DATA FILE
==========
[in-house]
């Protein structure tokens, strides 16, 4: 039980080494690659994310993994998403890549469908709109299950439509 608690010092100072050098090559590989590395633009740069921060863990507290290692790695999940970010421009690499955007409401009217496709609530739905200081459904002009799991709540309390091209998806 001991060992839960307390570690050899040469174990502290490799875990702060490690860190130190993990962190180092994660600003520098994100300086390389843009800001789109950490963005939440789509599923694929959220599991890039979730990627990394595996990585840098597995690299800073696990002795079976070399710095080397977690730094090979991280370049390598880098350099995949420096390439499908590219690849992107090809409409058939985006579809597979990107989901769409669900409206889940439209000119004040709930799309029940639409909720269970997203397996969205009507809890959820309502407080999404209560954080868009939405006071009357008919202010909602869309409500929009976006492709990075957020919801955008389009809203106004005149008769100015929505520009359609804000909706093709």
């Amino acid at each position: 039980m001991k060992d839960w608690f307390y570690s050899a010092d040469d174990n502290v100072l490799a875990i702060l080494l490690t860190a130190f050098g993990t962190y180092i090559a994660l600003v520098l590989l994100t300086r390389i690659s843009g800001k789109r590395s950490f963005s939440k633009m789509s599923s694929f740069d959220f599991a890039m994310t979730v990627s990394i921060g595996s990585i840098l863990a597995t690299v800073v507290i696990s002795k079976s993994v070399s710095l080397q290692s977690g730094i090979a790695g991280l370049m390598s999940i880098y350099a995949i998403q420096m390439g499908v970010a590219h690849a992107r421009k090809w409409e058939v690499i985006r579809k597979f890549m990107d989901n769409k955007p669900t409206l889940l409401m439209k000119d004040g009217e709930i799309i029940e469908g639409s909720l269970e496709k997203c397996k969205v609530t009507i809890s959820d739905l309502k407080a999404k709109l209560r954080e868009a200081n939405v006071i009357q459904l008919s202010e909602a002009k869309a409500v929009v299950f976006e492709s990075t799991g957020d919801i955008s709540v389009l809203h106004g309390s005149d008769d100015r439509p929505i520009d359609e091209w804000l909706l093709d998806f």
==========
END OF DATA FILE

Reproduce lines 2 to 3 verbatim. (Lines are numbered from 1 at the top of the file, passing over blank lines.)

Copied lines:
């Protein structure tokens, strides 16, 4: 039980080494690659994310993994998403890549469908709109299950439509 608690010092100072050098090559590989590395633009740069921060863990507290290692790695999940970010421009690499955007409401009217496709609530739905200081459904002009799991709540309390091209998806 001991060992839960307390570690050899040469174990502290490799875990702060490690860190130190993990962190180092994660600003520098994100300086390389843009800001789109950490963005939440789509599923694929959220599991890039979730990627990394595996990585840098597995690299800073696990002795079976070399710095080397977690730094090979991280370049390598880098350099995949420096390439499908590219690849992107090809409409058939985006579809597979990107989901769409669900409206889940439209000119004040709930799309029940639409909720269970997203397996969205009507809890959820309502407080999404209560954080868009939405006071009357008919202010909602869309409500929009976006492709990075957020919801955008389009809203106004005149008769100015929505520009359609804000909706093709």
């Amino acid at each position: 039980m001991k060992d839960w608690f307390y570690s050899a010092d040469d174990n502290v100072l490799a875990i702060l080494l490690t860190a130190f050098g993990t962190y180092i090559a994660l600003v520098l590989l994100t300086r390389i690659s843009g800001k789109r590395s950490f963005s939440k633009m789509s599923s694929f740069d959220f599991a890039m994310t979730v990627s990394i921060g595996s990585i840098l863990a597995t690299v800073v507290i696990s002795k079976s993994v070399s710095l080397q290692s977690g730094i090979a790695g991280l370049m390598s999940i880098y350099a995949i998403q420096m390439g499908v970010a590219h690849a992107r421009k090809w409409e058939v690499i985006r579809k597979f890549m990107d989901n769409k955007p669900t409206l889940l409401m439209k000119d004040g009217e709930i799309i029940e469908g639409s909720l269970e496709k997203c397996k969205v609530t009507i809890s959820d739905l309502k407080a999404k709109l209560r954080e868009a200081n939405v006071i009357q459904l008919s202010e909602a002009k869309a409500v929009v299950f976006e492709s990075t799991g957020d919801i955008s709540v389009l809203h106004g309390s005149d008769d100015r439509p929505i520009d359609e091209w804000l909706l093709d998806f």